Tencent will build a high-performance computing data center in Tianjin, China for German automotive company BMW.
The China High Performance D³ facility will be used for the development of highly (Level 3) and fully (Level 4) automated self-driving vehicles.
Better than humans... eventually
“Our ultimate goal is to make the car safer than the human driver through greater automation," BMW's SVP of automated driving, Alejandro Vukotich, said.
"Safety is paramount to us. We therefore need to process a lot of data for simulation, testing and validation. The launch of the D³ - Data-Driven Development – platform in China is the next big step for us along this path.”
Tencent will provide IT architecture, tools and 'platforms' for the facility, the companies said. “Tencent is committed to assisting automotive companies in the digital transformation,” Dowson Tong, president of Tencent Cloud & smart industry, added.
“The collaboration between Tencent and BMW Group has deepened over the past year or so, which proves BMW’s recognition of Tencent’s technical strength in the fields of cloud computing, big data, security and AI. We hope that with the continuous deepening of cooperation between the two parties, we can create a new model and a new benchmark for cooperation between Chinese technology companies and international automotive companies.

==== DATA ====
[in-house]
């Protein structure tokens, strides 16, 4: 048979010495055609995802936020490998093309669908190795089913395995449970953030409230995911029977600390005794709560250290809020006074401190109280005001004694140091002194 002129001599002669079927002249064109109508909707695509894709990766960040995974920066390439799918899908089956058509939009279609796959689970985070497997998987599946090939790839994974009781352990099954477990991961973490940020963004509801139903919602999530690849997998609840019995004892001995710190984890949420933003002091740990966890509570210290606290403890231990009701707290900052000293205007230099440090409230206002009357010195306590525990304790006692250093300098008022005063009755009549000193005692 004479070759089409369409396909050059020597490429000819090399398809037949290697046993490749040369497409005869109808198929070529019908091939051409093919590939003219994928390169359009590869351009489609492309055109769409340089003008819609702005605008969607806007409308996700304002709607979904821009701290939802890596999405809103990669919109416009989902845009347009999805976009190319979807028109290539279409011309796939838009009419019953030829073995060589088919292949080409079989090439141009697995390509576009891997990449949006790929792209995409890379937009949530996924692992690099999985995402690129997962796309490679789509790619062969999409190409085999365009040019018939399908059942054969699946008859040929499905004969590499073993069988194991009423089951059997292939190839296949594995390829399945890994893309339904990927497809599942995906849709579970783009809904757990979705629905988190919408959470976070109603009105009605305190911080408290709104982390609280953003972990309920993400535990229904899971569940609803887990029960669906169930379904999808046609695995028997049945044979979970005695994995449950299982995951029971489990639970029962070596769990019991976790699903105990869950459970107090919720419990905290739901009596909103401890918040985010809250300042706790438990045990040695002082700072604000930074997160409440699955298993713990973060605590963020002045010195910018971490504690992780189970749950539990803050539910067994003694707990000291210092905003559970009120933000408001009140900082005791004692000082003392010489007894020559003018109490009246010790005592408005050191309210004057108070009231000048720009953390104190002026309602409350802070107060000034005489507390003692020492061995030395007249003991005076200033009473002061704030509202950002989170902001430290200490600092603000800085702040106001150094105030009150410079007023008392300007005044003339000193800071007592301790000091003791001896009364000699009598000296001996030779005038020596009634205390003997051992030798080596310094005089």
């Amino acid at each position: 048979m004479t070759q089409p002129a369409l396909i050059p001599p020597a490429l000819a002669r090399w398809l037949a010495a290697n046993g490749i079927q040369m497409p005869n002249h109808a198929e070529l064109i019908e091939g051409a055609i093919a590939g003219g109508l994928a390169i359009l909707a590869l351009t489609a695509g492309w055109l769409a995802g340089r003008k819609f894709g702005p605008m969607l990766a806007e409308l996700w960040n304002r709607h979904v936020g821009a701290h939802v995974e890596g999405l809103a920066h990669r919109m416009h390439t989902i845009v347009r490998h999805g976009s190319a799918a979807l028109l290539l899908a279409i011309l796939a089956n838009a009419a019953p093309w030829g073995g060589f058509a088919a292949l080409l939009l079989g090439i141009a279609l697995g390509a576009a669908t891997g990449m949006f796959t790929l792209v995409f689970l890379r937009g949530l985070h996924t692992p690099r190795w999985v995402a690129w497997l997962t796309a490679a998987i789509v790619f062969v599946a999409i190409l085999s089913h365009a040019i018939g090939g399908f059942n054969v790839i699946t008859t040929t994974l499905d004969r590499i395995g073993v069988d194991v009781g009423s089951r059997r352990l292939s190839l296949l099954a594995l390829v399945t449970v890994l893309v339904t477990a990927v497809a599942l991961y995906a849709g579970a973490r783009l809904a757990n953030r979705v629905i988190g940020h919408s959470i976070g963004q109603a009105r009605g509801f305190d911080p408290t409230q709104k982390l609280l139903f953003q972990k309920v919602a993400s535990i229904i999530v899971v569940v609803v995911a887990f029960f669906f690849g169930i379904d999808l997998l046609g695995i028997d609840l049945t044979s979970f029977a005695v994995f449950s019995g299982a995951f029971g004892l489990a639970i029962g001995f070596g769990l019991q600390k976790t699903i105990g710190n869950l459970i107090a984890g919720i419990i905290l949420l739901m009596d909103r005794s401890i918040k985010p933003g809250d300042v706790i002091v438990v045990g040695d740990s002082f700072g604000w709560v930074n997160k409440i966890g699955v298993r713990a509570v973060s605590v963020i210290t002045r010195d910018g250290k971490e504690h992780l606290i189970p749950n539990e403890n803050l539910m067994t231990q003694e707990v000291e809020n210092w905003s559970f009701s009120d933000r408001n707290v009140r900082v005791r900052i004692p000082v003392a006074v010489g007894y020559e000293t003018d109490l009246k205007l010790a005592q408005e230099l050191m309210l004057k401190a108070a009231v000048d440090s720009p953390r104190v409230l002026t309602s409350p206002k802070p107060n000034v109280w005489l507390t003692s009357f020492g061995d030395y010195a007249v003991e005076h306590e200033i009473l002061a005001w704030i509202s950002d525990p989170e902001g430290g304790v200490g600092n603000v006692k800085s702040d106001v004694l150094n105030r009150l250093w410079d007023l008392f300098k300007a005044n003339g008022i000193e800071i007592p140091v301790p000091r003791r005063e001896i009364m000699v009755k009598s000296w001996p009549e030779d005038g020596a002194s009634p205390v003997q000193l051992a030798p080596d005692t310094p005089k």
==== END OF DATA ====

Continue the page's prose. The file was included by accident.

"We also look forward to providing more assistance to the localization of international first-class automotive companies in China.”
Specific details of the data center were not given, but BMW already operates a similar D³ facility near Munich. That site boasts 230 petabytes of storage capacity, more than 100,000 cores and more than 200 GPUs.
BMW plans to launch semi-autonomous L3 vehicles by 2021.
The announcement of a Chinese autonomous car data center comes a day after the company said that production chief Oliver Zipse will succeed Harald Krüger as its next CEO this August, with an aim to reverse declining profits amid trade wars, a shift to electric vehicles, new approaches to mobility, and the rise of self-driving technology.
Chairman Norbert Reithofer said: “He will provide the BMW Group with fresh momentum in shaping the mobility of the future.”
A former BMW board member told The New York Times: "Production expertise is important, but if you want to avoid ending up being a hardware provider for Google or Apple, you need to have the ability to move up the food chain into data and software."
Meanwhile, in China
BMW's new partner, Tencent, lags behind some of it rivals in the Middle Kingdom. Baidu, in particular, has driven the most of any Chinese self-driving car company, logging 140,000 kilometers in Beijing in 2018 alone.
With more than 135 partners - including BMW - the company hopes to build the “Android of the autonomous driving industry,” with a somewhat open platform known as Apollo.
Tencent has made some efforts to catch up, in 2017 acquiring five percent of Tesla for $1.78bn and announcing a partnership with Guangzhou Automobile Group to develop Internet-connected 'smart cars.' Last year, it opened a self-driving research facility in Silicon Valley.